My (utterly unsubstantiated) pet theory on the development of the torpedo stern is as follows: As the nascent inboard gasoline engines grew more powerful, the cruiser-stern (double-ended) small planing & semi-planing boat designs of the day had a tendancy to squat as the boat exceeded the 1.34 (approx) speed-to-length (S/L) ratio threshold. Design theory of the time held (accurately) that S/L ratios higher than 1.34 were achievable with high length-to-beam (L/B) hullforms, and that a flattish bottom with hard bilges and straight buttocks allowed even higher speeds. It would be reasonable to think that a redistribution of weight at the stern would alleviate the squatting, so the cruiser stern was drawn reversed, making a torpedo stern. This has the effect of maintaining a high L/B ratio, provided adequate coaming height to keep water out and people in, and moved the weight of the stern structure forward. Nice plan, too bad it didn't work much over a S/L ratio of about 2.5. Later developments added the "sponsons" at the stern, as shown in the Stancraft boat in Donwest's photo, to provide reserve buoyancy underway. These quickly became incorporated into the hull bottom as an extension of the bottom planking, and we were well on our way to developing the square stern. Developments in MTB's chronicled by Lindsay Lord during WWII and later break-through hullforms by Ray Hunt sealed the fate of torpedo sterns on fast boats. But they live on in some quarters 'cause they're so darned pretty. That's my story and I'm sticking to it (at least until it fails utterly under withering assault)!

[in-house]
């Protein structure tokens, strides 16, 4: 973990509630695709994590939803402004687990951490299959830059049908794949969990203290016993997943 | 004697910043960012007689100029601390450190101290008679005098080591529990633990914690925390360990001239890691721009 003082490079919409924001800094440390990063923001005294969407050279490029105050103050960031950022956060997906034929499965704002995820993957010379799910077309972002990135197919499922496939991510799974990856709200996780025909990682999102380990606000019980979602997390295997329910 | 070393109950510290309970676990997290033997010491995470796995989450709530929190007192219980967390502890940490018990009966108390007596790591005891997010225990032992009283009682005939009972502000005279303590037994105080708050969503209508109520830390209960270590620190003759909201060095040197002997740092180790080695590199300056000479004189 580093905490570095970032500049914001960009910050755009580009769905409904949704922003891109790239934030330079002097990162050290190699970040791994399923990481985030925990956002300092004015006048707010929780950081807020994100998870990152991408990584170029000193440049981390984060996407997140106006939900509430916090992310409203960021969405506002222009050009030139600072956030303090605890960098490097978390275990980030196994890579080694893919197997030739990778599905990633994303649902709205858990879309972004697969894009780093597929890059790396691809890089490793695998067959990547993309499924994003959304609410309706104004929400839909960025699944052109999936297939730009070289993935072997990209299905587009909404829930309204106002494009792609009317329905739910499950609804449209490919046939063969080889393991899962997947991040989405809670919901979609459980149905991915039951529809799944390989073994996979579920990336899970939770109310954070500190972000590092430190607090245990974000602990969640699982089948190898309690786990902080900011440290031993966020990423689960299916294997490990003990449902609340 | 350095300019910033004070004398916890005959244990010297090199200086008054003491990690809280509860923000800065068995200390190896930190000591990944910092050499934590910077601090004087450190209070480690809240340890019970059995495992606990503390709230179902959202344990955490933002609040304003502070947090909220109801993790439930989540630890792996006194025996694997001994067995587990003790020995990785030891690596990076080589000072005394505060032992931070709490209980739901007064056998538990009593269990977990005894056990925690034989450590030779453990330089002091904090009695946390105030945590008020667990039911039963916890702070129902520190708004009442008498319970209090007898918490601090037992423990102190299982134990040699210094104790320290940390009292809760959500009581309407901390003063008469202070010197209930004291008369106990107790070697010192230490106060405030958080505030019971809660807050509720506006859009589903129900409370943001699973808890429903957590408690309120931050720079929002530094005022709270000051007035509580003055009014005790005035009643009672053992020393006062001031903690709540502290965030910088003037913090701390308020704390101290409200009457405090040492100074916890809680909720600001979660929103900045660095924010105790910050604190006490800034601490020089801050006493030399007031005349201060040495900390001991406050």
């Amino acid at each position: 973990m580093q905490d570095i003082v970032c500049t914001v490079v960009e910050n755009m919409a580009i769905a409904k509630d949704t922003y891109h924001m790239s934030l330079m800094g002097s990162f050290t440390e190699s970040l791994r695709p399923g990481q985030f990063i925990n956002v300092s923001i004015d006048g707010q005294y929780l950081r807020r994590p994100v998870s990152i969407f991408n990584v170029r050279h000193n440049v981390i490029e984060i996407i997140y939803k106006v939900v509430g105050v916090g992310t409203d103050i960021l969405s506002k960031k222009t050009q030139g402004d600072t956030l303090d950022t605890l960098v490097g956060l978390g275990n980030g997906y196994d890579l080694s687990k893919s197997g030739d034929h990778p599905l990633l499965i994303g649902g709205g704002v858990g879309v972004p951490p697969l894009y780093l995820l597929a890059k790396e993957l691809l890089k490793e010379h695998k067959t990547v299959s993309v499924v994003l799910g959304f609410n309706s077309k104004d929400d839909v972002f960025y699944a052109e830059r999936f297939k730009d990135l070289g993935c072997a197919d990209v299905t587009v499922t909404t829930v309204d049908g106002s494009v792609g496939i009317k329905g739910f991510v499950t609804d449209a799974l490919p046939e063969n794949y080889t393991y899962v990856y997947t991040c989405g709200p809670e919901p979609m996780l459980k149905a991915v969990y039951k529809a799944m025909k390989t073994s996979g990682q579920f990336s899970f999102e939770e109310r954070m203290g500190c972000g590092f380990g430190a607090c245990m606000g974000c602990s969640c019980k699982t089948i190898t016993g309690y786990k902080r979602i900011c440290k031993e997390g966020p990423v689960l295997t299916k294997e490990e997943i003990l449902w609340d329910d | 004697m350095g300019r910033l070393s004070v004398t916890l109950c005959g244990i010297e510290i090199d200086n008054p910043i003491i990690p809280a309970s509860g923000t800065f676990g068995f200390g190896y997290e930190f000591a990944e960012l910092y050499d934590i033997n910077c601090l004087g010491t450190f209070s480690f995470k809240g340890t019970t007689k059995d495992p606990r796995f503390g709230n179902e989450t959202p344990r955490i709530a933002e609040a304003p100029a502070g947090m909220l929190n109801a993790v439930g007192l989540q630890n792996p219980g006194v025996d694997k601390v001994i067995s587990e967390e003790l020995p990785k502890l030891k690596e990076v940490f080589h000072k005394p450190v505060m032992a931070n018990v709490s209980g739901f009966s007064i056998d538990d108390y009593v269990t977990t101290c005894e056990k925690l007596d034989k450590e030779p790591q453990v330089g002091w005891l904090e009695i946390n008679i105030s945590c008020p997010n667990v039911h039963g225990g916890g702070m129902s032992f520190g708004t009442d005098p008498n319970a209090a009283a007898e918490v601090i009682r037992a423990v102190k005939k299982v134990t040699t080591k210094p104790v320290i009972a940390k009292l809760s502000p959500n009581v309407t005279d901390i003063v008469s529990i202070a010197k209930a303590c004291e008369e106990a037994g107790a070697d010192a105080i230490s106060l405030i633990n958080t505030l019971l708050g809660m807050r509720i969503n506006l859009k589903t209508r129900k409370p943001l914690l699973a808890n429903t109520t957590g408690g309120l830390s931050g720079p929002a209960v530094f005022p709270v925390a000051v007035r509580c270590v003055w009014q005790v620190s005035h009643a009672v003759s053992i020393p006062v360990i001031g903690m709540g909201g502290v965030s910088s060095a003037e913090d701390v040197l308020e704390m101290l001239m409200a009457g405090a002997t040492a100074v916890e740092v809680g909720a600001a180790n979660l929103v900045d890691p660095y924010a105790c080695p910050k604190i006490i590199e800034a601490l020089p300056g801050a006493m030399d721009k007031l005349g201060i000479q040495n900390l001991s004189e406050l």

Hope for the best, but plan for the worst.